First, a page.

John McCain and Barack Obama have set out sharply contrasting views on the role of the Supreme Court and the kind of justices they would appoint.
It is not just a theoretical policy debate.
Whoever is elected in November will probably have the chance to appoint at least one justice in the next presidential term. The court's two most liberal justices are its oldest: John Paul Stevens turned 88 last month, and Ruth Bader Ginsburg is 75.
McCain has promised that, if elected, he would follow President Bush's model in choosing Chief Justice John Roberts Jr. and Justice Samuel Alito Jr.
That could establish a large conservative majority on the court for years. With conservatives in full control, the court would probably overturn Roe vs. Wade and the national right to have an abortion. The justices also could give religion a greater role in government and the schools, and block the move toward same-sex marriage.
If elected, Obama would be hard-pressed to create a truly liberal court. But by replacing the aging liberal justices with liberals, he could preserve abortion rights and maintain a strict separation of church and state.
McCain recently echoed the views of conservatives who say "judicial activism" is the central problem facing the judiciary. He called it the "common and systematic abuse … by an elite group … we entrust with judicial power." He criticized the California Supreme Court for giving gays and lesbians the right to marry, saying he doesn't "believe judges should be making these decisions."
Obama said he is most concerned about a conservative court that tilted to the side of "the powerful against the powerless," and to corporations and the government against individuals. "What's truly elitist is to appoint judges who will protect the powerful and leave ordinary Americans to fend for themselves," he said in response to McCain.
During one campaign stop, Obama spoke admiringly of Chief Justice Earl Warren, the former California governor who led the court in the 1950s and '60s, when it struck down racial segregation and championed the cause of civil rights.
Obama has also praised current Justices Stephen Breyer, Ruth Bader Ginsburg and David Souter. "I want people on the bench who have enough empathy, enough feeling, for what ordinary people are going through," Obama said.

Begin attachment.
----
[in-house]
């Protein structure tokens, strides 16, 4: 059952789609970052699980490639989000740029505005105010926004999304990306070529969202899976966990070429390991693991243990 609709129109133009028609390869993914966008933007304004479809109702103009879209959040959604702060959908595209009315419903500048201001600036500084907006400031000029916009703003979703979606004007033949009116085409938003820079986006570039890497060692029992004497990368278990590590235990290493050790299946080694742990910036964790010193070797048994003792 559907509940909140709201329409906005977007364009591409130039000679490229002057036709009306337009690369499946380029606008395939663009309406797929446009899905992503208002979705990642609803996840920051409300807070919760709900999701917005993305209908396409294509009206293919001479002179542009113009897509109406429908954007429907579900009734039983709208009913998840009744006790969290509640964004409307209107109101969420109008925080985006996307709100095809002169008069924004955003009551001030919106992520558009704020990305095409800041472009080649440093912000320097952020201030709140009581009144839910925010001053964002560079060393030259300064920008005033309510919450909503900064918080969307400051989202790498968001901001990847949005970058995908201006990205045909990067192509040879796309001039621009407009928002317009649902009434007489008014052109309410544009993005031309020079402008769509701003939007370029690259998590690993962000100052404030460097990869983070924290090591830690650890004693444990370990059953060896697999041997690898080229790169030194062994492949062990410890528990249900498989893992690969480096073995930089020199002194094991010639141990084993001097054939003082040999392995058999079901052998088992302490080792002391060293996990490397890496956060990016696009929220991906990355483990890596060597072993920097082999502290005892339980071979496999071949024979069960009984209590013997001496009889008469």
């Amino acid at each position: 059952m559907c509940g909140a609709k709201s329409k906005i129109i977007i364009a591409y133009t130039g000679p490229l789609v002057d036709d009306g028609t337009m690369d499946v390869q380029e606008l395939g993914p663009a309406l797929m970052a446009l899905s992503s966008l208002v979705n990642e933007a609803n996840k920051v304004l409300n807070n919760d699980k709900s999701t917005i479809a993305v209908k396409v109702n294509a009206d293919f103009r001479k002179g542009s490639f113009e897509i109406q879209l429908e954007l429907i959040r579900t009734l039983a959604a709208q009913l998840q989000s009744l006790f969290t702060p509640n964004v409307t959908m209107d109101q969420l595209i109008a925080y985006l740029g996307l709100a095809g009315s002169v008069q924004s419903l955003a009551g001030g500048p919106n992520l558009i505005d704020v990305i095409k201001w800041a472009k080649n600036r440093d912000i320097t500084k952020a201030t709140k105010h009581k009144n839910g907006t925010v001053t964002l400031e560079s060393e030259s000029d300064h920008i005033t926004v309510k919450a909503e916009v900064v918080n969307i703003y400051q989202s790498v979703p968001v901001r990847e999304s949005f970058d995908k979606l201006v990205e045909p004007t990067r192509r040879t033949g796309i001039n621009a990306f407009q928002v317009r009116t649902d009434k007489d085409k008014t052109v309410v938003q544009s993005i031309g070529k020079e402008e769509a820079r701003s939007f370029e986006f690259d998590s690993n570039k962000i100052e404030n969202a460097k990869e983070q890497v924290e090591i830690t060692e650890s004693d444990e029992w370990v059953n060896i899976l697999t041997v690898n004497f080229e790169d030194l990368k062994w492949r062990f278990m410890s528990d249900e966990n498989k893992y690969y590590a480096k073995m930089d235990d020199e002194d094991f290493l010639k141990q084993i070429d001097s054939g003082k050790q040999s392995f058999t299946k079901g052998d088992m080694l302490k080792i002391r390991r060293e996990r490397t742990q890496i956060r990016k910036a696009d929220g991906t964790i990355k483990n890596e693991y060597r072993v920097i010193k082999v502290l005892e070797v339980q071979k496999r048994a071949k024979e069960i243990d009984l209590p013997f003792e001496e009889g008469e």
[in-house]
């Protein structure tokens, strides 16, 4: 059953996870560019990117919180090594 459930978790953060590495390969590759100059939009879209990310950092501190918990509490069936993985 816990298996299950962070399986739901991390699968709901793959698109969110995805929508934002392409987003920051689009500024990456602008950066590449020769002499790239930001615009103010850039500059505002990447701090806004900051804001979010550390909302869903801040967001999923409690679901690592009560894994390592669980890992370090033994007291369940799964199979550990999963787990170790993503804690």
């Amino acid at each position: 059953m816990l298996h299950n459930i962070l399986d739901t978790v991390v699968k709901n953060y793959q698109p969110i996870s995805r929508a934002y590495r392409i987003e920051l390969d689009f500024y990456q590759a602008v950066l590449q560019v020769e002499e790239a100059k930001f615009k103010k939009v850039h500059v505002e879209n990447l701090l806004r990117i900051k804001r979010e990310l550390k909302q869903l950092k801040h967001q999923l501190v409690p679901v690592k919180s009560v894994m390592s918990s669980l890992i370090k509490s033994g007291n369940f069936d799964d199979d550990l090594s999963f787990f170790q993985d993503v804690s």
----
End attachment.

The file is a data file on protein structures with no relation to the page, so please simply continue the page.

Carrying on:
The McCain-Obama comments reflect a long-standing divide between conservatives and liberals on the role of the courts. Reduced to the simplest terms, conservatives say judges should follow the law, and liberals say they should ensure that justice is done.
Obama has thrown the charge of judicial activism back at Republicans.
"The nation has just witnessed how quickly settled law can change when activists judges are confirmed," he said last year. "In decisions covering employment discrimination to school integration, the Roberts-Alito Supreme Court has turned back the clock on decades of hard-fought civil rights progress."
He referred to the 5-4 decision that struck down the voluntary integration guidelines that were adopted by school boards in Seattle and Louisville, Ky. The same 5-4 majority also rejected a jury's discrimination verdict in favor of Lilly Ledbetter, a longtime manager for Goodyear Tire & Rubber Co. She showed she had been paid far less than men in the same job over many years. The court's opinion, written by Alito, said her lawsuit was flawed because she had not filed her claim within the time frame required by law.
The Ledbetter case illustrates the difference between Obama and McCain when it comes to judges. Obama sharply criticized the decision, saying the conservative justices ignored new discrimination she suffered with each unfairly low paycheck. McCain defended the decision and called it a defeat for trial lawyers who sought to sue companies.
Before his election to the Senate, Obama taught constitutional law at the University of Chicago. He said most cases, even those at the high court, could be decided by looking at the law and precedents.
"Both a (conservative Justice Antonin) Scalia and a Ginsburg will arrive at the same place most of the time," he said during the Roberts confirmation hearings. "What matters at the Supreme Court is those 5 percent of cases that are truly difficult. In those cases, adherence to precedent and rules of construction will only get you through 25 miles of the marathon. That last mile can only be determined on the basis of one's deepest values, one's core concerns, one's broader perspectives on how the world works and the depth and breadth of one's empathy.
"In those difficult cases, the critical ingredient is supplied by what is in the judge's heart."
In a speech this month, McCain derisively quoted Obama's reference to a judge's "deepest values" and "empathy." "These vague words attempt to justify judicial activism," McCain said. "Come to think, they sound like an activist judge wrote them."